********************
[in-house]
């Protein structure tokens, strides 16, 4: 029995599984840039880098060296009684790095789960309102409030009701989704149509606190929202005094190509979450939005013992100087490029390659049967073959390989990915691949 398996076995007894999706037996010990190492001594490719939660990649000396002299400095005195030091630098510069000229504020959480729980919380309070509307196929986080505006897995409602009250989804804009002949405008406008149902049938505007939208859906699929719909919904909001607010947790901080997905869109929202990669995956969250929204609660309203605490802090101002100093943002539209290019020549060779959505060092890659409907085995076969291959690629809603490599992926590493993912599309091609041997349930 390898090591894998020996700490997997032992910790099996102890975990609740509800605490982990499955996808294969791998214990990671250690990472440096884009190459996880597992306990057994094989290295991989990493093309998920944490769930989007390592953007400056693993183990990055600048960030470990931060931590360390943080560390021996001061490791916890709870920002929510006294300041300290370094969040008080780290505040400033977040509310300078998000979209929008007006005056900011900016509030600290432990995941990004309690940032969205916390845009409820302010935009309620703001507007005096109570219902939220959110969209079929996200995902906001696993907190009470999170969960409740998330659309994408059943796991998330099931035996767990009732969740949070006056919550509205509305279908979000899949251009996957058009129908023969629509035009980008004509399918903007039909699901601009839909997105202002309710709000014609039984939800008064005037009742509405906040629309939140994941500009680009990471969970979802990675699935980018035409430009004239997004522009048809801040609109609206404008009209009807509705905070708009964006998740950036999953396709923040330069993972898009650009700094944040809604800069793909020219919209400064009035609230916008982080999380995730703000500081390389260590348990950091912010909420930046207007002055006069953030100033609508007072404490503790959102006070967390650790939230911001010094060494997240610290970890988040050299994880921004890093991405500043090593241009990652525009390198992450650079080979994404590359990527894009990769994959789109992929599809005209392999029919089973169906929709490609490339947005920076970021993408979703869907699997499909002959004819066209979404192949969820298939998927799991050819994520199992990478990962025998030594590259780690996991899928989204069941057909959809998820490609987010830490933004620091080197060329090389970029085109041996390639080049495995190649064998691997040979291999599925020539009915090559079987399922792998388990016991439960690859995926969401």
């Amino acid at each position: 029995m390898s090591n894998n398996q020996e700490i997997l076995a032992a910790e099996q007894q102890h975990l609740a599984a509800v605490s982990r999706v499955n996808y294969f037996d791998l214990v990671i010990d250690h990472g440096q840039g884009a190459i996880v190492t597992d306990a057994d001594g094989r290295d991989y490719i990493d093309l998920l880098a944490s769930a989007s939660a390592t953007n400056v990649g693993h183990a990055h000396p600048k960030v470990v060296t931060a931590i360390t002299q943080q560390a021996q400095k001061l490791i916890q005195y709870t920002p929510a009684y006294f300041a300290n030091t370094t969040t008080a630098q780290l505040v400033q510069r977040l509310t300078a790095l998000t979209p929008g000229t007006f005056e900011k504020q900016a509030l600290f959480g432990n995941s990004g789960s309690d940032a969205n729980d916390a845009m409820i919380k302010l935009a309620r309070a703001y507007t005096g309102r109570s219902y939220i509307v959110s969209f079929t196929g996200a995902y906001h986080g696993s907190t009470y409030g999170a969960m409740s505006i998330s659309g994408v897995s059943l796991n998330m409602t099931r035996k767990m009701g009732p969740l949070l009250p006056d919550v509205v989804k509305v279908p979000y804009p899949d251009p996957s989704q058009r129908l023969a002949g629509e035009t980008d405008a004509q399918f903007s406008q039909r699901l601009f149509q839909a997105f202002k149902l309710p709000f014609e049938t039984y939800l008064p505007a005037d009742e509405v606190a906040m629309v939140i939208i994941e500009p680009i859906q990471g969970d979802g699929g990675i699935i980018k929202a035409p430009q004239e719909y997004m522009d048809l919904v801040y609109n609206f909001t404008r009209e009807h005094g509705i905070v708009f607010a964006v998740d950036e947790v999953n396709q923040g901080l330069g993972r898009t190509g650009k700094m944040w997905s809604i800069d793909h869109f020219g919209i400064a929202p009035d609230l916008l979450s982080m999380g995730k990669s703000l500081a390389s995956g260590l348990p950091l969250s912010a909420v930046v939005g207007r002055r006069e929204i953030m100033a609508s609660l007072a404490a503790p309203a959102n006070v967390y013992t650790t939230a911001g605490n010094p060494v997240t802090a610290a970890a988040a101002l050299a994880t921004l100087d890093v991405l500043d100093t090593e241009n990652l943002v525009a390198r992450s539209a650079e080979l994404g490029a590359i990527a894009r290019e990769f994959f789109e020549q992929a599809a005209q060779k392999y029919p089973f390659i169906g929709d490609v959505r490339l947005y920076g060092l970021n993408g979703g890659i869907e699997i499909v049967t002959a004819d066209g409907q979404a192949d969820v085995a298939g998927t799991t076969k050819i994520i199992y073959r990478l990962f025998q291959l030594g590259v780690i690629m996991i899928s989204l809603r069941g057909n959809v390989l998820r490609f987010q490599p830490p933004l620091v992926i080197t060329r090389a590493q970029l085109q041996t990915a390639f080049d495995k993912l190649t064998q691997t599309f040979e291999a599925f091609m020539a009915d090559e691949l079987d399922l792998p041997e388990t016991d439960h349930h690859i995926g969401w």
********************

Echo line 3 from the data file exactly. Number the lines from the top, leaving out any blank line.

């Amino acid at each position: 029995m390898s090591n894998n398996q020996e700490i997997l076995a032992a910790e099996q007894q102890h975990l609740a599984a509800v605490s982990r999706v499955n996808y294969f037996d791998l214990v990671i010990d250690h990472g440096q840039g884009a190459i996880v190492t597992d306990a057994d001594g094989r290295d991989y490719i990493d093309l998920l880098a944490s769930a989007s939660a390592t953007n400056v990649g693993h183990a990055h000396p600048k960030v470990v060296t931060a931590i360390t002299q943080q560390a021996q400095k001061l490791i916890q005195y709870t920002p929510a009684y006294f300041a300290n030091t370094t969040t008080a630098q780290l505040v400033q510069r977040l509310t300078a790095l998000t979209p929008g000229t007006f005056e900011k504020q900016a509030l600290f959480g432990n995941s990004g789960s309690d940032a969205n729980d916390a845009m409820i919380k302010l935009a309620r309070a703001y507007t005096g309102r109570s219902y939220i509307v959110s969209f079929t196929g996200a995902y906001h986080g696993s907190t009470y409030g999170a969960m409740s505006i998330s659309g994408v897995s059943l796991n998330m409602t099931r035996k767990m009701g009732p969740l949070l009250p006056d919550v509205v989804k509305v279908p979000y804009p899949d251009p996957s989704q058009r129908l023969a002949g629509e035009t980008d405008a004509q399918f903007s406008q039909r699901l601009f149509q839909a997105f202002k149902l309710p709000f014609e049938t039984y939800l008064p505007a005037d009742e509405v606190a906040m629309v939140i939208i994941e500009p680009i859906q990471g969970d979802g699929g990675i699935i980018k929202a035409p430009q004239e719909y997004m522009d048809l919904v801040y609109n609206f909001t404008r009209e009807h005094g509705i905070v708009f607010a964006v998740d950036e947790v999953n396709q923040g901080l330069g993972r898009t190509g650009k700094m944040w997905s809604i800069d793909h869109f020219g919209i400064a929202p009035d609230l916008l979450s982080m999380g995730k990669s703000l500081a390389s995956g260590l348990p950091l969250s912010a909420v930046v939005g207007r002055r006069e929204i953030m100033a609508s609660l007072a404490a503790p309203a959102n006070v967390y013992t650790t939230a911001g605490n010094p060494v997240t802090a610290a970890a988040a101002l050299a994880t921004l100087d890093v991405l500043d100093t090593e241009n990652l943002v525009a390198r992450s539209a650079e080979l994404g490029a590359i990527a894009r290019e990769f994959f789109e020549q992929a599809a005209q060779k392999y029919p089973f390659i169906g929709d490609v959505r490339l947005y920076g060092l970021n993408g979703g890659i869907e699997i499909v049967t002959a004819d066209g409907q979404a192949d969820v085995a298939g998927t799991t076969k050819i994520i199992y073959r990478l990962f025998q291959l030594g590259v780690i690629m996991i899928s989204l809603r069941g057909n959809v390989l998820r490609f987010q490599p830490p933004l620091v992926i080197t060329r090389a590493q970029l085109q041996t990915a390639f080049d495995k993912l190649t064998q691997t599309f040979e291999a599925f091609m020539a009915d090559e691949l079987d399922l792998p041997e388990t016991d439960h349930h690859i995926g969401w």